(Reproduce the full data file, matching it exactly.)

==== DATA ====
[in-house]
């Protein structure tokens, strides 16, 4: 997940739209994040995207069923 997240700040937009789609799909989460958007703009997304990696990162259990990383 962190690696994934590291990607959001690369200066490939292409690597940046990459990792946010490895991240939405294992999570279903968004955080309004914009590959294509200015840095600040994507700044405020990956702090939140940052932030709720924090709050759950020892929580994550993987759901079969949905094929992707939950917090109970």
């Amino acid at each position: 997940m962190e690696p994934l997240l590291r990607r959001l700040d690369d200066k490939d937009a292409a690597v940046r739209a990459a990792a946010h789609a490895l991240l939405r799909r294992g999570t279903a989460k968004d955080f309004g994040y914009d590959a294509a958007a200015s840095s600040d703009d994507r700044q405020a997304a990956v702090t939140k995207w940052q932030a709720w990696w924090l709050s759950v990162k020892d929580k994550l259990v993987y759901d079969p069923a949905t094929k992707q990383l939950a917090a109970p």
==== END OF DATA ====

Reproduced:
[in-house]
């Protein structure tokens, strides 16, 4: 997940739209994040995207069923 997240700040937009789609799909989460958007703009997304990696990162259990990383 962190690696994934590291990607959001690369200066490939292409690597940046990459990792946010490895991240939405294992999570279903968004955080309004914009590959294509200015840095600040994507700044405020990956702090939140940052932030709720924090709050759950020892929580994550993987759901079969949905094929992707939950917090109970």
């Amino acid at each position: 997940m962190e690696p994934l997240l590291r990607r959001l700040d690369d200066k490939d937009a292409a690597v940046r739209a990459a990792a946010h789609a490895l991240l939405r799909r294992g999570t279903a989460k968004d955080f309004g994040y914009d590959a294509a958007a200015s840095s600040d703009d994507r700044q405020a997304a990956v702090t939140k995207w940052q932030a709720w990696w924090l709050s759950v990162k020892d929580k994550l259990v993987y759901d079969p069923a949905t094929k992707q990383l939950a917090a109970p």